Alongside this, the state and civil society must sensitise medical practitioners to the gender-biases in medical practice. Medical practitioners can act as peer educators to stress the ethical violations constituted in the two-finger test (Behrens 2015). Practitioners also could leverage their social capital and scientific expertise to speak at community events and social gatherings about the problems of practising virginity testing.
The two-finger test violates women rape survivors’ autonomy and human rights. Prior sexual activity is not a criterion for dismissing rape accusations. The assumption that women survivors of rape should prove their charge is patriarchal and oppressive.
Structural changes in addressing the social inequalities manifested in practices like the two-finger test, accompanied by consistent measures to address the intersections of gender and caste in rape survivors’ experiences, can enact social change. These efforts to institutionalise gender-just norms and practices must occur at multiple levels of society.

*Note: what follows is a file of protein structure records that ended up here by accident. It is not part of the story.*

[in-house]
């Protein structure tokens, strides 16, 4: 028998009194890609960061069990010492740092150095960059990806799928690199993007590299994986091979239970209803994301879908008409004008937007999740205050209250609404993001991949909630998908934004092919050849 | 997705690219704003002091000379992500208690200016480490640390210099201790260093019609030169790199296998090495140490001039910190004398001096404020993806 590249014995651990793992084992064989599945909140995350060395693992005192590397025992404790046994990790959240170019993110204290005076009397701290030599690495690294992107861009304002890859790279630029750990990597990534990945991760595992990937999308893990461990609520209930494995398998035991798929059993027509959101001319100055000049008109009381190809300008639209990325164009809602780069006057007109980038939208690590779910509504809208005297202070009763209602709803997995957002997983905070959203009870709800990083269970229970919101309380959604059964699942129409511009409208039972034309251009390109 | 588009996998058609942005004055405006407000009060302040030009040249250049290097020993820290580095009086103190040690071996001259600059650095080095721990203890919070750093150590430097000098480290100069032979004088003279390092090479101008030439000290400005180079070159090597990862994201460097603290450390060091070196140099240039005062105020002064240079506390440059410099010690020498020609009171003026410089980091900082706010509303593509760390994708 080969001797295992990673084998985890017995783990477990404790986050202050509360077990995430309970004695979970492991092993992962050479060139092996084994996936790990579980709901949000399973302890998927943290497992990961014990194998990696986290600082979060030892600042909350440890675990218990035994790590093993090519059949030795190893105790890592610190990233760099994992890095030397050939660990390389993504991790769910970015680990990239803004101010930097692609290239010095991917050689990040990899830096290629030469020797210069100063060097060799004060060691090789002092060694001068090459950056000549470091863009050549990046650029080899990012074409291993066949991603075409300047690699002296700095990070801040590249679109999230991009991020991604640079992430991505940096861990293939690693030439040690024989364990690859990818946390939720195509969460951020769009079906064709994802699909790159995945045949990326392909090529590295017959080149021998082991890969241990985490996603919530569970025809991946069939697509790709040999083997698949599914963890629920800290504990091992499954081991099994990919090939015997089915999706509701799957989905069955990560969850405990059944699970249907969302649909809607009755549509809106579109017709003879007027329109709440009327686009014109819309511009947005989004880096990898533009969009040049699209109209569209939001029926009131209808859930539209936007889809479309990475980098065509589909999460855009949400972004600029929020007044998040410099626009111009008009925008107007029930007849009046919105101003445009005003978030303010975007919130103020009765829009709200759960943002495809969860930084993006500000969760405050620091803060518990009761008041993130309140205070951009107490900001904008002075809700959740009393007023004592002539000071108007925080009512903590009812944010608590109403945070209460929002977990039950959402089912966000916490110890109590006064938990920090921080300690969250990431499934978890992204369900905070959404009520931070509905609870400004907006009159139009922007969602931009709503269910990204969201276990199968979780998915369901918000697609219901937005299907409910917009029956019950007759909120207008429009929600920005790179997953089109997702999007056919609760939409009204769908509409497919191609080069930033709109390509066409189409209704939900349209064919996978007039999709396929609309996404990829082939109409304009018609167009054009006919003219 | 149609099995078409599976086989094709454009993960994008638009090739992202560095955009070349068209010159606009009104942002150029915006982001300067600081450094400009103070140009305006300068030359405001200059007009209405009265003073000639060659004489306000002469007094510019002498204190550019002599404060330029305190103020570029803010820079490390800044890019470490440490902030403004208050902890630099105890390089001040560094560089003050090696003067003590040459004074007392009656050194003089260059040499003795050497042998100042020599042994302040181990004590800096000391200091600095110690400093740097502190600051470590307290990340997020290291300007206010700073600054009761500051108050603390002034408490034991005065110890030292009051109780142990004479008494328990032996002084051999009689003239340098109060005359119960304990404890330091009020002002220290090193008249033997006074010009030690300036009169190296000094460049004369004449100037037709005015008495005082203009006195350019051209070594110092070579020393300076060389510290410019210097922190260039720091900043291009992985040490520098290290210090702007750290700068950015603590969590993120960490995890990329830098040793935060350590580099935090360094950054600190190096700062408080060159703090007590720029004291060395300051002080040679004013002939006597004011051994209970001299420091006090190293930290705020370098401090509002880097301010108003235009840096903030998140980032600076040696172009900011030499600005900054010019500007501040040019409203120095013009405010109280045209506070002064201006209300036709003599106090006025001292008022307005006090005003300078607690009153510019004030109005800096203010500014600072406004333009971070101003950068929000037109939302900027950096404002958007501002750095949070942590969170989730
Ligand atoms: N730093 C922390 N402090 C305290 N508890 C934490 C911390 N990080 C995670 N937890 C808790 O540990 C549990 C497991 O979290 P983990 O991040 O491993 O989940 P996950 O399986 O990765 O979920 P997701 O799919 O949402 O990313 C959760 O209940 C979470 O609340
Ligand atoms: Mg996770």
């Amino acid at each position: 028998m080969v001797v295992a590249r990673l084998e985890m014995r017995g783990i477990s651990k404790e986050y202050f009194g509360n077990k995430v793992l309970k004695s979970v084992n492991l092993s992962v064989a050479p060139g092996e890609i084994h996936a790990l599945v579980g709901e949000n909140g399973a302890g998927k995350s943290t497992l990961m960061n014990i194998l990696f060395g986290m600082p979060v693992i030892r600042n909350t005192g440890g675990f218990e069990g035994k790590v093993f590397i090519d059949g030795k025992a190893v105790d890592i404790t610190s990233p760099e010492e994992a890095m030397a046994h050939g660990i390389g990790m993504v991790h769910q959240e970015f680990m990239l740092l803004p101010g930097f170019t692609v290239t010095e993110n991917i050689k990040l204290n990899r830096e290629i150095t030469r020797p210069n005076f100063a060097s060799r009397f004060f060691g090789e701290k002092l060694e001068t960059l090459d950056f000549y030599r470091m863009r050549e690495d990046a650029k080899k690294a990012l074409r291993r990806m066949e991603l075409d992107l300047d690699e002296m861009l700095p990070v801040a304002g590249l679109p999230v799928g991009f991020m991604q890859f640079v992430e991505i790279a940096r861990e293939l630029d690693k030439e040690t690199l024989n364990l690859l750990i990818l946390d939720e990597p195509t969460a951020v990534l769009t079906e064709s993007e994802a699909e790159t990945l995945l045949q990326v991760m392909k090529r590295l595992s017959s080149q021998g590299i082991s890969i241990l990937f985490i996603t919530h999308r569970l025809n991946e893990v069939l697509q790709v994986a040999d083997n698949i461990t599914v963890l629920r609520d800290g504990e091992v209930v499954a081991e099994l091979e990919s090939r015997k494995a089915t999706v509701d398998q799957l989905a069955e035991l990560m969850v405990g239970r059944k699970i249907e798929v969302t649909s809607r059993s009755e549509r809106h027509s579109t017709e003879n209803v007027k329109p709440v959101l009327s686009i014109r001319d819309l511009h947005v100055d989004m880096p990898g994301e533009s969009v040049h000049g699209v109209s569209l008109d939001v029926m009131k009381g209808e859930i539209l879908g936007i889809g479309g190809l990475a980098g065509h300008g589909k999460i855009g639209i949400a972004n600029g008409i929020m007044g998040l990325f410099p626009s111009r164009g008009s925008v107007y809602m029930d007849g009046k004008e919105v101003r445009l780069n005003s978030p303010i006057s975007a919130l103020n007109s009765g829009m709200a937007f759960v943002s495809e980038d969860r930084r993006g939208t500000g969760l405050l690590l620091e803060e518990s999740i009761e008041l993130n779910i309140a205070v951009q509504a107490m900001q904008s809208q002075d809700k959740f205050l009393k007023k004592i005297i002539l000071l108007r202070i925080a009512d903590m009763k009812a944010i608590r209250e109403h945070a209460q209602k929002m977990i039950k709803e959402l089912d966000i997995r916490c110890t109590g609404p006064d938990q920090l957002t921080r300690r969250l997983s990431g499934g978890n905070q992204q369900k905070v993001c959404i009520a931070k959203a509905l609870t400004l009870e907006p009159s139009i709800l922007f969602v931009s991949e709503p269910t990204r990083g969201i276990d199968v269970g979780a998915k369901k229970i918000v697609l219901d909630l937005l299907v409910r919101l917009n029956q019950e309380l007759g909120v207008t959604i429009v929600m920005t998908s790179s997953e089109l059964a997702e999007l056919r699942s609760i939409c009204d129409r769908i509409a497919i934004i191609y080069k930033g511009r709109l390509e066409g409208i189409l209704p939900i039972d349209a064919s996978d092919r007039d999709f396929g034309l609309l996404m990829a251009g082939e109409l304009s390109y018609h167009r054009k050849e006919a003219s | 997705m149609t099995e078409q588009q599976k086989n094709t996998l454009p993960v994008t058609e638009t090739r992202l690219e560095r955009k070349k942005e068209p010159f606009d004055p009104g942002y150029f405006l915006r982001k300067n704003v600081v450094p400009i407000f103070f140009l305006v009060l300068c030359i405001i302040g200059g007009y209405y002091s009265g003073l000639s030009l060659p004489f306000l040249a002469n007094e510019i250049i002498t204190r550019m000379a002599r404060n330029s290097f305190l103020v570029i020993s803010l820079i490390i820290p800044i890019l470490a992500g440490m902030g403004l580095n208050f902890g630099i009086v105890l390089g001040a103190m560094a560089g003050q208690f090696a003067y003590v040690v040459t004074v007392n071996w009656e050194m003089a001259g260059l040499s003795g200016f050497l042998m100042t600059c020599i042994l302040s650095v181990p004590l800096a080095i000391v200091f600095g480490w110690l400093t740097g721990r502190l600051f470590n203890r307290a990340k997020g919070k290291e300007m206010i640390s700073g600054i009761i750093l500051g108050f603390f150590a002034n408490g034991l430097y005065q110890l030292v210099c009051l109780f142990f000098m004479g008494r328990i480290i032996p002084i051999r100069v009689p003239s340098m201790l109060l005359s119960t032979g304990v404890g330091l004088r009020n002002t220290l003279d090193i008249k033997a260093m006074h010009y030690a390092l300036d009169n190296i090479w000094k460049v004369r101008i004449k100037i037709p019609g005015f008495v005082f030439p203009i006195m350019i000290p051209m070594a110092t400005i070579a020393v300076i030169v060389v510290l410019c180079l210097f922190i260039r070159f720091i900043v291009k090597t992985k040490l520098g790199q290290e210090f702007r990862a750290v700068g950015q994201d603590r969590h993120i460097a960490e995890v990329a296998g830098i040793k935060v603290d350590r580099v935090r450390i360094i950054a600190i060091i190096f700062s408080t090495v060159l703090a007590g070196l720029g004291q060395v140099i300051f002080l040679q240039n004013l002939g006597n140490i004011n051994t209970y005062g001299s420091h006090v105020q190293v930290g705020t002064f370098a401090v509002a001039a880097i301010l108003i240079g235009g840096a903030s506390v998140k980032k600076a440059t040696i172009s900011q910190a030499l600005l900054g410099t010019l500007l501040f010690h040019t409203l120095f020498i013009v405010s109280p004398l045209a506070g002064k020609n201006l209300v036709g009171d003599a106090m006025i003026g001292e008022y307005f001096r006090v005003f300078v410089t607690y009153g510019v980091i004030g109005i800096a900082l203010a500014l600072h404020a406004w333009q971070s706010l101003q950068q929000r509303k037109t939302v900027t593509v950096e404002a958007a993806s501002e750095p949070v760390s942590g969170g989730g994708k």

Surbhi Shrivastava is a PhD student in the Department of Sociology at Emory University. M. Sivakami is a professor at the School of Health Systems Studies, Tata Institute of Social Sciences.